Back to Back Weekends
Back to back race weekends last weekend and this weekend. I won Friday’s Heart of the South 515 mile race just missing the course record only five days after placing 25th in a strong Pro/1/2 field at the inaugural Fort McClellan road race last weekend with lots of strong teams visiting Alabama from around the country as part of the national criterium calendar kickoff event (Sunny King) in Anniston. I raced that race RAAM-style meaning I left my house at 3AM and rode the 80 miles to the start of the race, raced the race, and then afterwards rode home a longer way going up and over Mount Cheaha for a grand total of 255 miles of racing and riding. There is so many great things I could say about that race — primarily getting to see a lot of friends from the racing community that I haven’t seen much this year because of my RAAM (Race Across America) training, but in the interest of time I’m going to skip straight to how the Heart of the South race went down this weekend.
Heart of the South – Start to Camp Comer
Tailwinds and thunderstorms
Friday was a beautiful day – I rode my bike to and from Samford to teach my Friday classes as usual (16.6 miles round trip). Later in the day, my awesome crew of Michael Staley and Payne Griffin drove over to my house so we could pack up everything for the race.
Side note – huge shout-out to my rookie crew of Michael and Payne. Those two guys did an amazing job of anticipating my needs for food, drink, and bike supplies. Plus, they did a good job of staying awake for a really long time as well as keeping me awake late in the race when I hit my sleep wall. Thanks guys!!!!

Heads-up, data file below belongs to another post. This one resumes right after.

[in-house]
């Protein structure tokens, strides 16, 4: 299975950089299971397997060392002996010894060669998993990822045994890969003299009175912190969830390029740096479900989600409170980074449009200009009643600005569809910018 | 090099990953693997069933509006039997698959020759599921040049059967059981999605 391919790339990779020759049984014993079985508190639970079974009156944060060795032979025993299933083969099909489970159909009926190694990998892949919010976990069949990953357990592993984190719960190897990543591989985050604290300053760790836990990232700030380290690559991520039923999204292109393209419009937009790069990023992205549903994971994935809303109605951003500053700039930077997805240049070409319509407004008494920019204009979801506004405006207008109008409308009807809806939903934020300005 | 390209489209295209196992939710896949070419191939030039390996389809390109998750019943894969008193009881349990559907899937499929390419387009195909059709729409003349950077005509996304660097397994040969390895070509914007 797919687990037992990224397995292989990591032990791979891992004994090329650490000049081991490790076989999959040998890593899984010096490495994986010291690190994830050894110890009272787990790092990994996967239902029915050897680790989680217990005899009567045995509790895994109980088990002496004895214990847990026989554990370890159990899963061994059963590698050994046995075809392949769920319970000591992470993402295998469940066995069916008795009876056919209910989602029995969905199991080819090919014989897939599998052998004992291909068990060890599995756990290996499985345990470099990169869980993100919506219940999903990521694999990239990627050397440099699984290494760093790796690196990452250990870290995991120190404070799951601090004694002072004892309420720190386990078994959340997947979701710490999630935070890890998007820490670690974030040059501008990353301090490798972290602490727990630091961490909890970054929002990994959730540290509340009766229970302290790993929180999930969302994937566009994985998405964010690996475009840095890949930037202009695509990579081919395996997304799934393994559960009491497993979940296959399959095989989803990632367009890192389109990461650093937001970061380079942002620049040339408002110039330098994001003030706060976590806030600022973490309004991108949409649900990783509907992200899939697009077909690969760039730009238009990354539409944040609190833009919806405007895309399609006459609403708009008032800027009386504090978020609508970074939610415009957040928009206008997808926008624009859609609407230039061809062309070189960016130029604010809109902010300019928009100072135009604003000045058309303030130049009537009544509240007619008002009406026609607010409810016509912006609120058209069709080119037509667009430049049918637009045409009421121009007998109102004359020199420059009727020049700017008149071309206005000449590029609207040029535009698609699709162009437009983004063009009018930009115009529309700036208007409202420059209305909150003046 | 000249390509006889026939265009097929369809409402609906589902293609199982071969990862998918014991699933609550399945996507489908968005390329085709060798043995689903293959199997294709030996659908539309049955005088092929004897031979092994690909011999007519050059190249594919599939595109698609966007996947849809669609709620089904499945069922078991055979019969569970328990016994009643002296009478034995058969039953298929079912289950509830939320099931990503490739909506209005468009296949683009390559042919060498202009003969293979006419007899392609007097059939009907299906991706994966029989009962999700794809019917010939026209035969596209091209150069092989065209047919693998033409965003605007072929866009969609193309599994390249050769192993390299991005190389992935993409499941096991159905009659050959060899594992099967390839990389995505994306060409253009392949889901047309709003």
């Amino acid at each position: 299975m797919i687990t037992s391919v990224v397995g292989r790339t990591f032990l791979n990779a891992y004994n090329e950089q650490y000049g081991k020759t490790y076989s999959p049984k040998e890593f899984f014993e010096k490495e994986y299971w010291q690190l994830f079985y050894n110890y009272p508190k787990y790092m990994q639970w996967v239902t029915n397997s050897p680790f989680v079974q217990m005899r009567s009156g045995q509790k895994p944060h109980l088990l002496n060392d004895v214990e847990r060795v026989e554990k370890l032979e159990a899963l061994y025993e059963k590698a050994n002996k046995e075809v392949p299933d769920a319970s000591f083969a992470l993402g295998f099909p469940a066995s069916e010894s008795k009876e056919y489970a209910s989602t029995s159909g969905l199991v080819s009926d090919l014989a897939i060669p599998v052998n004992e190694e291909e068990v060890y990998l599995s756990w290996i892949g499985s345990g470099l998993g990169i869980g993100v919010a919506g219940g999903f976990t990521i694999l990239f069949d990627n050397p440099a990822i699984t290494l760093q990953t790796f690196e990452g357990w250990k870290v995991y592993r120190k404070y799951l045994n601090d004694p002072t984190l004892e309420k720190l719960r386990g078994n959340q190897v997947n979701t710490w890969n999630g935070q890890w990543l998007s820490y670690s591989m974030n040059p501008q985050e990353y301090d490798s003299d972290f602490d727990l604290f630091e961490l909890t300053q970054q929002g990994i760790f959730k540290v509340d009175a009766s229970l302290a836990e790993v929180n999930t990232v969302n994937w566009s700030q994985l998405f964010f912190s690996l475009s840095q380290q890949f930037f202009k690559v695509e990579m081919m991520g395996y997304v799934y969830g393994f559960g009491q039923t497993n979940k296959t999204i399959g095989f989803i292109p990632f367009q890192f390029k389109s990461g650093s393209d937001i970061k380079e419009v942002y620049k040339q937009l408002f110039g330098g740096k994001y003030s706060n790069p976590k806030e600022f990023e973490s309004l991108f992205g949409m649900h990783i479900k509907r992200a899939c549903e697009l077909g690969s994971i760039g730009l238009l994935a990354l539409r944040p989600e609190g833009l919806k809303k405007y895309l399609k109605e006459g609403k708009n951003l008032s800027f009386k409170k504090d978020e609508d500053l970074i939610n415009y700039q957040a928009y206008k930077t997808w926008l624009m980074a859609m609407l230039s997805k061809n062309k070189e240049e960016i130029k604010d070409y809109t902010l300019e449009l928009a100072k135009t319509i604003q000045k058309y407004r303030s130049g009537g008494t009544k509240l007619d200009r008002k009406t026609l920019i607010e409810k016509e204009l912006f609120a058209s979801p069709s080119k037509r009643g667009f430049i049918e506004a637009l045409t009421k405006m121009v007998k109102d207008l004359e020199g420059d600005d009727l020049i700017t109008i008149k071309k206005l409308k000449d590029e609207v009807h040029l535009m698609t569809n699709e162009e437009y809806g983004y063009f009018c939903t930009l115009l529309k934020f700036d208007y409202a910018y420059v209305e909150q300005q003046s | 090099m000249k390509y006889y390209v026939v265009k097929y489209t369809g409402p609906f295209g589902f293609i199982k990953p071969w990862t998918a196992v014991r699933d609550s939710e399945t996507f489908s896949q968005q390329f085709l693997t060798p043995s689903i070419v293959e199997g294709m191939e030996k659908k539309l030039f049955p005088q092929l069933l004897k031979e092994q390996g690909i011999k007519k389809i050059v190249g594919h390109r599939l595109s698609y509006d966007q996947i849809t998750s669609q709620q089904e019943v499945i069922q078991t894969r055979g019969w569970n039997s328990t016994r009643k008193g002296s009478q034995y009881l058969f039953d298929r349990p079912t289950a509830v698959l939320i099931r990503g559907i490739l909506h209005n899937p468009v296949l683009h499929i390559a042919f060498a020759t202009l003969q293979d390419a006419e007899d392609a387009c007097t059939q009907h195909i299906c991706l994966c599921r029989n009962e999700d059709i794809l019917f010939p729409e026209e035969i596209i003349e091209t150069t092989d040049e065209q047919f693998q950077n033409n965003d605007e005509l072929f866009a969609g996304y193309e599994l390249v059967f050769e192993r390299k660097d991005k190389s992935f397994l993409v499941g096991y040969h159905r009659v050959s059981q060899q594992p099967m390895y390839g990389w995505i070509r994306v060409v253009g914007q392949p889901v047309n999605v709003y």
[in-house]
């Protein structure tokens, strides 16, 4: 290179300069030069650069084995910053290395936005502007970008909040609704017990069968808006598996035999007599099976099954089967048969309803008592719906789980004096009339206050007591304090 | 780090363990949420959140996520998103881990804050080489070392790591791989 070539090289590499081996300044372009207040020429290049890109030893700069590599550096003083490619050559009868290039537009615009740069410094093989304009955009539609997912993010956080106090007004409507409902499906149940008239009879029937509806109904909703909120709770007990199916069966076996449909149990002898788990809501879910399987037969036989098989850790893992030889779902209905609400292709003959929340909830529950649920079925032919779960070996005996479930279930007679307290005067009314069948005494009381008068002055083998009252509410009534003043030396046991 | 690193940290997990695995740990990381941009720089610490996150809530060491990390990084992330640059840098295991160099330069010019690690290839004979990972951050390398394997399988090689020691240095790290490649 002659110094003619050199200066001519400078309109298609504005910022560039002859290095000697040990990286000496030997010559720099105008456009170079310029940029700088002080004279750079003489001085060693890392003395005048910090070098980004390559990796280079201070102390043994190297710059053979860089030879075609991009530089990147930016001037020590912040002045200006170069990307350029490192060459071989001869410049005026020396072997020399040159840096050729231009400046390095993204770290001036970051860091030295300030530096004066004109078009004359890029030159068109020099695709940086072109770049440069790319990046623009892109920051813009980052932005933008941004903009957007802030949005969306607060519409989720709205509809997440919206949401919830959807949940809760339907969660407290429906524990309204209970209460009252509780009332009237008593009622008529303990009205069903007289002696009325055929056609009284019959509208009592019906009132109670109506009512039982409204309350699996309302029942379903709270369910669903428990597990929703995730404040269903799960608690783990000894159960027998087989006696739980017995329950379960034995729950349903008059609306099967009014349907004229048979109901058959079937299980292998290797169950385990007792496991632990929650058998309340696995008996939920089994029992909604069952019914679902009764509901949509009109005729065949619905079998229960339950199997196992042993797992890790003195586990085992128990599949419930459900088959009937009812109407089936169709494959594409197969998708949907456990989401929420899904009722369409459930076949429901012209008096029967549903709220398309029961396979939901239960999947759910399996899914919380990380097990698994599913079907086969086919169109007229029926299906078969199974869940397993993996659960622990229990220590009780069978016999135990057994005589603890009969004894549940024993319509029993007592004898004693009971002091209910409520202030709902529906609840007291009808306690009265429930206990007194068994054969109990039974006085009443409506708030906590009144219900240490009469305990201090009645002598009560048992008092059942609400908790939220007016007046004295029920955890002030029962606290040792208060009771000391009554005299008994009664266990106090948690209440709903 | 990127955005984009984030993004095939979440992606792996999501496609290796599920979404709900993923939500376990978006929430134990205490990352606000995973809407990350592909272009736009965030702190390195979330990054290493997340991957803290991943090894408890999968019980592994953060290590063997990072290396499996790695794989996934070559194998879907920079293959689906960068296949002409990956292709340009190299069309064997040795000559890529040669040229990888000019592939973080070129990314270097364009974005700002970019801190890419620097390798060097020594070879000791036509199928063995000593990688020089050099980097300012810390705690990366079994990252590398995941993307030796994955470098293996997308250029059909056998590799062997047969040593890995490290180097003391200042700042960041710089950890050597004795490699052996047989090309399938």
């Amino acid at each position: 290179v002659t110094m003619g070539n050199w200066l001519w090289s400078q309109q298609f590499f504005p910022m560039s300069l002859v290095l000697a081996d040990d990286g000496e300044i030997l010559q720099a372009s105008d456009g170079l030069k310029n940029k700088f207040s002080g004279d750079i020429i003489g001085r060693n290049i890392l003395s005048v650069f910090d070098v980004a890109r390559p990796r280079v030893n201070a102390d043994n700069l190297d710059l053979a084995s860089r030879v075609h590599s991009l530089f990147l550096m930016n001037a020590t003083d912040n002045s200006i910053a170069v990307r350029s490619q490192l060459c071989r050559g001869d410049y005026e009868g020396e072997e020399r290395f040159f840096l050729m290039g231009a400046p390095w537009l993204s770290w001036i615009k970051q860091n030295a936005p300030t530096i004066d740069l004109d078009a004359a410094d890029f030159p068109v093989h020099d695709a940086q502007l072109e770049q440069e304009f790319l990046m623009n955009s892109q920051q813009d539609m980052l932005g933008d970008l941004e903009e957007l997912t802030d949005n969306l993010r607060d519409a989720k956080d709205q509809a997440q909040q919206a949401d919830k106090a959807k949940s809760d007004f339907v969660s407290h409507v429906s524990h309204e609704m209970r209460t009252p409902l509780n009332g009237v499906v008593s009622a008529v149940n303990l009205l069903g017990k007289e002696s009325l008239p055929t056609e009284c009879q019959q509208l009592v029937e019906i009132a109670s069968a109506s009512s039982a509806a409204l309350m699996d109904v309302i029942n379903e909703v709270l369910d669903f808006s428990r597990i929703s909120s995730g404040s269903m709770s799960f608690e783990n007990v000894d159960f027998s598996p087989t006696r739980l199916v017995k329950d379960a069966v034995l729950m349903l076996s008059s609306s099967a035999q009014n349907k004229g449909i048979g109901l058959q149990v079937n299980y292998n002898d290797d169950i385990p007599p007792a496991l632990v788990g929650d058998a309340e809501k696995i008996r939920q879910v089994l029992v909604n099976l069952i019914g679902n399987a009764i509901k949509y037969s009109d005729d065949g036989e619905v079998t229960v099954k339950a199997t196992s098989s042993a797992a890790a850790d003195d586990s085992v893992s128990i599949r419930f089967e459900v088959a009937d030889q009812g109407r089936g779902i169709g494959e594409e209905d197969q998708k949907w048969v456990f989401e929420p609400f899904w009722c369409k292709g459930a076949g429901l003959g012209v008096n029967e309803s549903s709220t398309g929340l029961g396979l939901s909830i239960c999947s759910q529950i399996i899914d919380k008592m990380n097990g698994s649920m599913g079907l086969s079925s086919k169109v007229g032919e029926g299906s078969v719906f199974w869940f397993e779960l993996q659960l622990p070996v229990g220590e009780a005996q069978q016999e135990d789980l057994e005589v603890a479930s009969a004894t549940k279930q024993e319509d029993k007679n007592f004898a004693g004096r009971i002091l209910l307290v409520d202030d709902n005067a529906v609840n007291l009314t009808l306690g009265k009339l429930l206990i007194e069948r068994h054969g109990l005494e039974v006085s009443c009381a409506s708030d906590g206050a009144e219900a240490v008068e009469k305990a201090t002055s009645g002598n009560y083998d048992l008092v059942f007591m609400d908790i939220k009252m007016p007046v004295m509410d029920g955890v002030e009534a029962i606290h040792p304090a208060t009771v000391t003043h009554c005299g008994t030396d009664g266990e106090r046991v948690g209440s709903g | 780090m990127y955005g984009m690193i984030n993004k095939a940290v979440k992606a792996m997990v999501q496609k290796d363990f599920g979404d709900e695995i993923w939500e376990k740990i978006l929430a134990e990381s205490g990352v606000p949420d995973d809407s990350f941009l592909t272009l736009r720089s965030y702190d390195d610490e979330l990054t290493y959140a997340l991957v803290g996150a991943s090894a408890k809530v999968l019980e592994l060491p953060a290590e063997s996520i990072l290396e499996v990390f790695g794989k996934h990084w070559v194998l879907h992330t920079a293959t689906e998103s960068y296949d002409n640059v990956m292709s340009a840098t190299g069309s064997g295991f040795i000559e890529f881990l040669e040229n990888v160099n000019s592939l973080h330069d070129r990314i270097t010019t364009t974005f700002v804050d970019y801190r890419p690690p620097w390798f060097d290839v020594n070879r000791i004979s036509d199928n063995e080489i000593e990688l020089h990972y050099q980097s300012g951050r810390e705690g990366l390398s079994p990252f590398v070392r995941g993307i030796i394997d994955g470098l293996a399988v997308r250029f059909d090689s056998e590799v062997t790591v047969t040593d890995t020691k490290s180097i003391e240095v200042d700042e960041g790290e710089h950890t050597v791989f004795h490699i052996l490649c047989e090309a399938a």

Side, side note – huge shout-out to my sponsors as well. Raymond James has been behind me financially and helping to get the word out to other companies and individuals who might be interested in joining our team. My Martindale wheelset was amazing again this year. I’m excited for the new Carbon Clincher wheels Philip will be getting me for RAAM – easily shave hours (if not at least half a day) off my total time!
Continue reading Racing Adventures
No matter how the Race Across America turns out this summer, I will have gotten a chance to explore some absolutely amazing parts of Alabama. Since January, I’ve ridden 24 rides of at least 100 miles (23 Alabama ones shown in the map below). I wanted to create this map because of my ride on Tuesday where I found myself unexpectedly riding in a new county – Coosa County – for the first time. These rides have been in three different states and 29 different counties.
23 rides of 100 miles or longer in 2015 (click to enlarge)
Here’s a quick recap of my three most recent epics.
The Baseball to Baseball Ride
Last Friday, I rode to the start of my son’s baseball game, watched the game, and then rode all the way out to Cheaha and back (218 miles and 17,000 feet of climbing) to make it back just in time for the start of my son’s Saturday morning baseball game, watched the game, and then rode 10 more miles to practice having to start riding again after a long break. Along the way I broke my speedplay pedal and had to be rescued by my lovely wife Kristine. I swapped out the pedal and finished the ride.
Continue reading Alabama Geography
It’s no secret that I think Alabama is the most beautiful place on earth. Other places are nice to visit, but when it comes to sheer diversity, variety, and accessibility Alabama is the perfect compromise between the ruggedness of western states (i.e., inaccessible) and busy-ness of the eastern states (i.e., roads everywhere) and a climate with four very distinct seasons that still allows for year-round riding. Everywhere you look in Alabama there is some hidden beauty to be found – and riding a bicycle is the perfect way to find it. Birmingham itself is a microcosm with steep ridges covered with roads where one can easily ride 100 miles within a 10 mile radius of your house only reusing one or two roads on the entire route.